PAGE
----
Few franchises have as long and storied of a history as Final Fantasy. Over the last 30 years this role-playing game megalith has won the hearts of gamers around the globe with countless games featuring rich worlds to explore, engrossing gameplay, and fantastic characters. World of Final Fantasy throws on a pair of rose-colored glasses to take a look at Final Fantasy’s past with a Japanese role-playing game that’s indelibly modern. Whether or not that look is a good one may depend on how much Final Fantasy you know.

Twin 15-year-old siblings Reynn and Lann are Mirage Keepers, special mages who can summon phantasmal beings to do their bidding. They're also suffering from a nasty case of the amnesias, and the only cure is to do some dimension-hopping to travel to the world of Grymoire, a world conveniently full of Mirages for them to collect and Final Fantasy characters for them to hang out with. The plot moves with traditional FF paces, taking the twins around their world as they enrich each city they come through and make allies out of a varied group of badasses and weirdos.

World of Final Fantasy uses a fairly standard turn-based combat system, with the added wrinkle of the Pokemon-esque Mirages. These Mirages start off as small, cute creatures, but over time gain new skills and evolve into bigger, badder forms by leveling up and unlocking slots on a Mirage Board, a branching skill pathway reminiscent of Final Fantasy X’s sphere grid. Leynn and Rann command their Mirages by “stacking” them on their heads, which looks incredibly silly but somehow works with the aesthetic of the game. The Mirages, whether they’re classic FF creatures or entirely new beasts, exude charm and personality, and it’s a joy to watch the small critter you captured at level one grow up to become a massive behemoth or a titanic mythril knight. Plus, the Mirage Board has many open slots for custom abilities, granting a great deal of personalization for each creature.

Square Enix

You’ll also gain Champions as you go along— famous FF characters who can perform tide-changing special attacks. You don’t get to use these attacks that often, but they’re sold with such drama that they’re always satisfying to behold. Dungeons and boss fights are generally serviceable, but nothing special. They’re long enough and have just enough variance to them to be interesting while rarely doing anything audiences haven’t seen before.

It’s not often that a game’s direction catches your eye, but World of Final Fantasy’s cutscenes are marvelously directed things. Whether it’s a simple conversation or a flashy, over-the-top special move, WoFF’s cinematography is top-notch. Its locations are absolutely beautiful as well, and the soundtrack is nothing short of breath-taking. WoFF makes use of thirty years’ worth of phenomenal Final Fantasy music, offering brilliant remixes of classic tunes that are sure to delight longtime fans.

Its characters are a bit of a sticking point for the aesthetic, though. While the human characters have a cartoonish style that's well animated, the small, chibi-esque characters are basically emojis dressed like Final Fantasy characters. They have barely enough expressiveness to emote, but not enough to provide any kind of subtlety or humanity. The toyetic design seems like a nod to the 8-bit and 16-bit era, but lacks the charm and emotional expression of those old sprites.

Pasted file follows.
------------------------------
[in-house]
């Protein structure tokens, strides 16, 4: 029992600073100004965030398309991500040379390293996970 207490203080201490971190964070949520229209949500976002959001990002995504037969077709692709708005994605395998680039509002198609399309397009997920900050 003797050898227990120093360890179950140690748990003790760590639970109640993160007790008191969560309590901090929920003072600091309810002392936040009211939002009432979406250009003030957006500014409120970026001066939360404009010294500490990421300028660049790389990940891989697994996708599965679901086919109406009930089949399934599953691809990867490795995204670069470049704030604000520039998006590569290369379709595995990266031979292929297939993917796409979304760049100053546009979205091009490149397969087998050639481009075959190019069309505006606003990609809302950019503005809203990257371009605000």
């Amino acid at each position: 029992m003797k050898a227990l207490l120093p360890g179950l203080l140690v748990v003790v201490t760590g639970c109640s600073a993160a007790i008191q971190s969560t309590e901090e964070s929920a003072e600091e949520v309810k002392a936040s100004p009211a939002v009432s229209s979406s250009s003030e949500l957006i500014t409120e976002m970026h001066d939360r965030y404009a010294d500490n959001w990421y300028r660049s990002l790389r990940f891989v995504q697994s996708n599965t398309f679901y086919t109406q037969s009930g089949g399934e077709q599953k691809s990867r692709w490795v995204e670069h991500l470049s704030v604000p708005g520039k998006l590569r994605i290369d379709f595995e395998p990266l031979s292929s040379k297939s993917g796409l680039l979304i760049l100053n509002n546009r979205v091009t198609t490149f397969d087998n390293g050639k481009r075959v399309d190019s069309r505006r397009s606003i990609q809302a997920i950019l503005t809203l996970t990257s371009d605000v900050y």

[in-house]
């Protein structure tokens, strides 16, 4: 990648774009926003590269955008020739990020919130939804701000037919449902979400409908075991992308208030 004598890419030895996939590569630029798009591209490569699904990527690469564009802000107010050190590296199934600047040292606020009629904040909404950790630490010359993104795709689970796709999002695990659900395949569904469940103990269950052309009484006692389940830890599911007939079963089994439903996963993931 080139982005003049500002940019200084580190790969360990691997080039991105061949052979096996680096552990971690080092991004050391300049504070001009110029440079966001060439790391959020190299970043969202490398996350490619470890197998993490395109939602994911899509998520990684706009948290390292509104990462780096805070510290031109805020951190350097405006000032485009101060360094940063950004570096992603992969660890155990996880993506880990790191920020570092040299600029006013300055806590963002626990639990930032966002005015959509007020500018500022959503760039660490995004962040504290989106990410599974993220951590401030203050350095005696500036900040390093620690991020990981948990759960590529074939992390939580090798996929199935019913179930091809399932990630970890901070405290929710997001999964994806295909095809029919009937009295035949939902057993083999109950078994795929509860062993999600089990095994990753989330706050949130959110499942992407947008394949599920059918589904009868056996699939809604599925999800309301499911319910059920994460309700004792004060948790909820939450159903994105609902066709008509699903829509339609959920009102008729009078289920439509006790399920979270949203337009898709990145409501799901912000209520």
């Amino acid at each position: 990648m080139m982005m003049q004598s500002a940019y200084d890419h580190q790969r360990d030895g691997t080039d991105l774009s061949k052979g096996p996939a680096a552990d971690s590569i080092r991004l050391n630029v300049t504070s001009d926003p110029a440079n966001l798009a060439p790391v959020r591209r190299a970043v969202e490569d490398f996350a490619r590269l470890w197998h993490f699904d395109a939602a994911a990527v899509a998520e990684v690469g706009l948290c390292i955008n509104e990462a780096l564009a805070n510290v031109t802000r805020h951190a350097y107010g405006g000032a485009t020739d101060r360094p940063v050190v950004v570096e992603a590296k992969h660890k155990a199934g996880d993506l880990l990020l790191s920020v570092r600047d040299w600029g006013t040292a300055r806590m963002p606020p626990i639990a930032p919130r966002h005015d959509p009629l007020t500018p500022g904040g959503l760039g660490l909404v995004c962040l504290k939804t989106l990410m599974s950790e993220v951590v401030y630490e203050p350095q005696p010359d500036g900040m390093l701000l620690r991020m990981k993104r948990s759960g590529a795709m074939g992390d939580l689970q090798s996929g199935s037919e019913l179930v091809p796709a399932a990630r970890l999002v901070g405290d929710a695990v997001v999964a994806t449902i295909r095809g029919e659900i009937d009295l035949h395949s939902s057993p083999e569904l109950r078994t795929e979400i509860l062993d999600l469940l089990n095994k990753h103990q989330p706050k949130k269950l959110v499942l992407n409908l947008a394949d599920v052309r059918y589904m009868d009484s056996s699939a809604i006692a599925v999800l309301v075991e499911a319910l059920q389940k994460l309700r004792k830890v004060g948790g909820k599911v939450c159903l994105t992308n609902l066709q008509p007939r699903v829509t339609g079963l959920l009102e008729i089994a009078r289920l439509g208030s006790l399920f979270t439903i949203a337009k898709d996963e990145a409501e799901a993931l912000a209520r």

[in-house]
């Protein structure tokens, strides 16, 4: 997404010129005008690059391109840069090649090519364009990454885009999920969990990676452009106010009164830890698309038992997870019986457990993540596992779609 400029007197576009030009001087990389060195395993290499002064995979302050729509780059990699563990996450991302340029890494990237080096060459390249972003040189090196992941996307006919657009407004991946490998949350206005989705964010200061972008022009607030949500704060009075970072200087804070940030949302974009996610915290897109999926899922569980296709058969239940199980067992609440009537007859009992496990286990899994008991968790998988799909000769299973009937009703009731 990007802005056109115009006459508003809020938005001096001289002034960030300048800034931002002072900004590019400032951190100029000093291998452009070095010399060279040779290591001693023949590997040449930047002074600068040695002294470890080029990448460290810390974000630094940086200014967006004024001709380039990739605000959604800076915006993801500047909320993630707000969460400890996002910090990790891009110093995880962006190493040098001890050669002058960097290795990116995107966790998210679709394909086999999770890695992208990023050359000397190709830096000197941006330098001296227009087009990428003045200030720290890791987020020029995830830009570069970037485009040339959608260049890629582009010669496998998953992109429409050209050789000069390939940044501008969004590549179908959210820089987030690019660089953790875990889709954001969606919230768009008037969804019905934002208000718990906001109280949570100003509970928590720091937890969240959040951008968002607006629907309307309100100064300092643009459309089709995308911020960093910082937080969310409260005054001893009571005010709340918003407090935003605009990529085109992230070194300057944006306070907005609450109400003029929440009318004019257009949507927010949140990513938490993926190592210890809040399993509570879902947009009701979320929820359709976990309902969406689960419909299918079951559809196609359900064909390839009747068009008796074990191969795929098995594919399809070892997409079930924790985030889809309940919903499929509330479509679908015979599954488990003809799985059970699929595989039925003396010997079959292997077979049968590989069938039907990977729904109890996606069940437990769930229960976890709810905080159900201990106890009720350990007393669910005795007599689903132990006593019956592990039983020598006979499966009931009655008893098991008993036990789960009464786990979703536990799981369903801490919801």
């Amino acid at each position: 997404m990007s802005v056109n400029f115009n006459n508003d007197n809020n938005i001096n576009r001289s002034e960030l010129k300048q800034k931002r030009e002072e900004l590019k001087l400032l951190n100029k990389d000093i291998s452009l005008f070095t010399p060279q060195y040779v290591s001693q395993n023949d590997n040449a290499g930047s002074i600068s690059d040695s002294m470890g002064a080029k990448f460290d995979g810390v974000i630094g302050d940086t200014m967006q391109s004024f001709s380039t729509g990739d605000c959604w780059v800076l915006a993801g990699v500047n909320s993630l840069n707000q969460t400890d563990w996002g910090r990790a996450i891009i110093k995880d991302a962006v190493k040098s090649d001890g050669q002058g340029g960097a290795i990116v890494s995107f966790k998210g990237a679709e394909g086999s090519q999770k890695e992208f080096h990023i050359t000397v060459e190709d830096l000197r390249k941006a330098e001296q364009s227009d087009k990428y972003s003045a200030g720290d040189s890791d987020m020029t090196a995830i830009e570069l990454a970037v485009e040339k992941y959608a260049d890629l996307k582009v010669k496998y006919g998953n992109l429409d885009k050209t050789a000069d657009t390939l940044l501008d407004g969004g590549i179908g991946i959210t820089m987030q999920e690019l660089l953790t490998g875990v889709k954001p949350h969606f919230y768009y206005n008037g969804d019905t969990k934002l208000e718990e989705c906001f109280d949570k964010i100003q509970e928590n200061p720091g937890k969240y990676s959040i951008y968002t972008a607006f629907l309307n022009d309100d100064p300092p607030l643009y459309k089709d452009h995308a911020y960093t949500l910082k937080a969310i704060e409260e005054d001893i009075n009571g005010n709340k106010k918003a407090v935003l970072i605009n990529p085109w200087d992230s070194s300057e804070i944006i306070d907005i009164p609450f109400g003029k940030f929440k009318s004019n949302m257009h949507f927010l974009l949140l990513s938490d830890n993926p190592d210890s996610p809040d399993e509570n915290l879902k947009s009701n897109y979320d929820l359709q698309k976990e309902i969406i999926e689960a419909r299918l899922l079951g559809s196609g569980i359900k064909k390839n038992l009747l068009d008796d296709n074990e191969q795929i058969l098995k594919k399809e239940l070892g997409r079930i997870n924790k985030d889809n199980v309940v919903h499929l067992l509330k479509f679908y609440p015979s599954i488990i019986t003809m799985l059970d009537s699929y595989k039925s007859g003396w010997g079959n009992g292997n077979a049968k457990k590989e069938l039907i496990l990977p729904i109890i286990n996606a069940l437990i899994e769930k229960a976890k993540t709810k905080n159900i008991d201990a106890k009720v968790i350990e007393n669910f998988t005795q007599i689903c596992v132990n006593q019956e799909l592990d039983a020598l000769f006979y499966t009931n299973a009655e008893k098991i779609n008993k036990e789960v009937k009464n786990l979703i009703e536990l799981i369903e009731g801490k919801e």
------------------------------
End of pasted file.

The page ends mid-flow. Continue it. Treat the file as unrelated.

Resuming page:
Square Enix

The voice cast is great, and Square Enix went the extra mile to get as many voice actors back to reprise their original roles as possible, so characters like Final Fantasy XIII’s Lightning or FFX’s Yuna sound like themselves. It’s unfortunate, then, that the writing doesn’t always match the quality of the cast. The dialogue is often kind of annoying, and the characters are prone to overreactions and telling jokes that don't land very well. The worst offender of this is Tama, the fox-like creature who is your constant companion throughout the game. Tama has the annoying habit of inserting "the" before random the-words in the-sentences, and it gets the-annoying almost the-instantly.

WoFF is slow to unveil its complexity; like too many modern JRPGs, it takes far too long to get through the “tutorial” section of the game and into the real meat of the gameplay. New game elements are unveiled in excruciating fashion, typically with a cutscene, then in a text pop-up, then again with the characters discussing it as you wander around (and if you interrupt them by opening a chest or starting a battle, they'll start their dialogue over).

Conversely, the constant stream of dialogue and pop-ups unveil a massive love of the source material and craft a rich world for players to lose themselves in. There are so many wonderful little touches here, whether it's the Cait Sith doll in the twins' house, or the ability to change the battle theme to remixes of battle themes from previous FFs, or modern amenities like the ability to speed up combat and cutscenes with the push of a button. WoFF revels in nostalgia, and has something for everyone, whether you're a newcomer who only played XIII, or an old-guard player who remembers trying to survive the accursed Marsh Cave back in the original Final Fantasy.

Square Enix

World of Final Fantasy acts as a "best-of" Final Fantasy; it's Kingdom Hearts with (fewer) nonsensical plot points and 100% less Disney. If you somehow haven’t made it through at least one Final Fantasy game before, it could leave you feeling like the one kid who doesn't get everyone's inside jokes. Still, the core of the game might just make a convert out of you yet. World of Final Fantasy is light and fun and offers tons to do. With a fun world to explore, gorgeous aesthetics, this is a nostalgic adventure built around the history of one of video games’ most iconic franchises.

This review is based on a digital copy of World of Final Fantasy provided by the publisher for PlayStation 4.